As far as which side of the war I would have been on...let's look at the history of UTAH, shall we. The Mormon pioneers LEFT the United States--turned their back on it for a chance to live in peace. The Mormons arrived in the Utah territory in 1847. In about 1857-58 there was the Utah War. An army from the United States came to Utah to "put down" the "rebellion".

This was about the same time as Bleeding Kansas...which was a precurser to the Civil War.

10:10 PM  
Blogger John said...

This just goes to show you that no war is as cut-and-dried as many would like to think.

The factional, post-bellum violence in Iraq is quite typical of many reconstruction phases.

10:36 AM  
Blogger Kelly said...

Wars take time to build up and time to cool down.

How much time did it take the United States to "recover" from the Civil War?

We are still arguing over States Rights (as one issue of the Civil War) and it took nearly 100 years for Blacks to get the real freedom granted by Lincoln during the War.

11:03 AM  
Blogger Phelonius said...

Well part of that issue of rights could be linked to the fact that after the Civil War, there were still slave states in the North. You see, Lincoln's Emancipation Proclamation only applied to those states that had actually rebelled.

Of course we are still part of the Union. I have ancestors that fought for the US independence from England, and I have ancestors that fought for Texas independence from Mexico. I have ancestors that fought for the Confederacy, the Union, in the Spanish American War. My grandfather lost a brother in the forest of Argonne in WWI, and I had a great Uncle as a radio operator in a B-17 flying over Europe in WWII. My grandmother lost a brother in the Pacific and one in Patton's Army in the same conflagration.

Let me be clear.

There is no case where the family honor was damaged in ANY of those conflicts. My confederate ancestors fought for an honorable cause and shed blood honorably. In Texas, yea, we were proud that we actually won the last battle of the war. However, their descendants shed their blood for Old Glory, and did so proudly.

I liked the "this week in history" entry because I am a history buff, unashamedly. And yes, one of the most shameful periods in US history was the attempted destruction of the Mormons in Utah. Ask my Choctaw ancestors how they felt about the US Federal Government and you would probably get a similar response!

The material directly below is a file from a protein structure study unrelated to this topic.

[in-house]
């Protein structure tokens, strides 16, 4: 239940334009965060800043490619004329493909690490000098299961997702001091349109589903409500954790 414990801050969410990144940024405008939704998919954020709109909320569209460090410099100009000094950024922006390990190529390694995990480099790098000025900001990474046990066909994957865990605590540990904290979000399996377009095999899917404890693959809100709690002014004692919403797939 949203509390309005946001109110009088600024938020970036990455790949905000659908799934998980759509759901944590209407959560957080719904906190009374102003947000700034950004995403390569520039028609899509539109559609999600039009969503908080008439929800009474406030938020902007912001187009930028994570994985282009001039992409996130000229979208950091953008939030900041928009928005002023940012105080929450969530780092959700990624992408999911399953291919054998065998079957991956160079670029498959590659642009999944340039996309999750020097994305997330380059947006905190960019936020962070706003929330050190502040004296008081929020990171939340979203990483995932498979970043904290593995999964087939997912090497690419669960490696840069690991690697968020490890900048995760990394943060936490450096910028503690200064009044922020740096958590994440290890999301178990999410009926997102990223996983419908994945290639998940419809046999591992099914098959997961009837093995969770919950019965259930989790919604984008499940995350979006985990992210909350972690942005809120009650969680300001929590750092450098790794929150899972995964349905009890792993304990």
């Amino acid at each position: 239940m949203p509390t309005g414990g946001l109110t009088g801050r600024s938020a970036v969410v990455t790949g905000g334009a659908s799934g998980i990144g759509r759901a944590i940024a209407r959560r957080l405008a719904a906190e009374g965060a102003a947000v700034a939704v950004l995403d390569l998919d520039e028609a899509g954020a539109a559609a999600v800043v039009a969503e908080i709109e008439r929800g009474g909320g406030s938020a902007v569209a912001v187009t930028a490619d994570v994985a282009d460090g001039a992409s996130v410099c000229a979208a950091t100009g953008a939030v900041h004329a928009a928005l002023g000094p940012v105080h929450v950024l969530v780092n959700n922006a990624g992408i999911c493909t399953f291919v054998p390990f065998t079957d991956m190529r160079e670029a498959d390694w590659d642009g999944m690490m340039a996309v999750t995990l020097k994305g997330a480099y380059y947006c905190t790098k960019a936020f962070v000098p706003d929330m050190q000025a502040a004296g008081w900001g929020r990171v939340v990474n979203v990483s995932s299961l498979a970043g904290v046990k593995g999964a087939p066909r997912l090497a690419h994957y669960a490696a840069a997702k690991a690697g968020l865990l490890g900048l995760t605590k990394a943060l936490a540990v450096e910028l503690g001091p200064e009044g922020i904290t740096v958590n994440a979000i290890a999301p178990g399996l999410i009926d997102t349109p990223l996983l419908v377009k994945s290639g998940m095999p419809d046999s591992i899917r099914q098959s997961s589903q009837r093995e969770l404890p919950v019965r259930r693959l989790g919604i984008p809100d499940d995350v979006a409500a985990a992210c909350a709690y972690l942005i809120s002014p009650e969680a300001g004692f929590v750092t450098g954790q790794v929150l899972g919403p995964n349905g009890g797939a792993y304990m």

2:48 PM  
Blogger Kelly said...

Hey, James, I was pointing out things in jest.

I am also a history buff, as well. I have quite enjoyed this entry.
1- it has been a reprieve from everything else.
2- I LOVE history. I wish I paid more attention to it in high school. My year and a half in Virginia back in the 80s showed me history in a whole new light. I have delved into it since.

What I find fascinating is to look at what was going on at the same time as another aspect of history and how they could be linked. Everyone also has their own perspective of history.

This has been fun.

4:45 PM  
Blogger Phelonius said...

It's all good Kelly.

I am sensitive sometimes about things I should not be, but really all I was pointing out is that there are a lot of us in this country that have fought for lost causes or have been victimized to some extent. What matters is how you handle yourself in the day-to-day.

Honestly, I think you think I am mad about your posting in Sciolist, but nothing could me more wrong. I am not that sensitive, but for some reason, I have been more argumentative lately. I blame that on the kids.....

5:38 PM  
Blogger Kelly said...

Actually, James, I hadn't even put two and two together about your comments here and your own post.

Although, I was concerned that you were a little upset about that.

But all in all, hey I'm cool. You're cool. I still think you are alright.

History is an enjoyable subject because we can look back with emotional detatchment. The here and now can sometimes be overwhelming...and sometimes the kids can get to us.

One thing that history does, however, is give us a perspective of the here and now. If we don't learn the lessons that history teaches we are apt to repeat it.

7:09 PM  
Blogger John said...

George Santayana.

9:37 PM  
Blogger Kelly said...

John, I was trying to find that exact quote (and couldn't quite remember how it went):

"Those who cannot remember the past are condemned to repeat it"

George Santayana


10:50 PM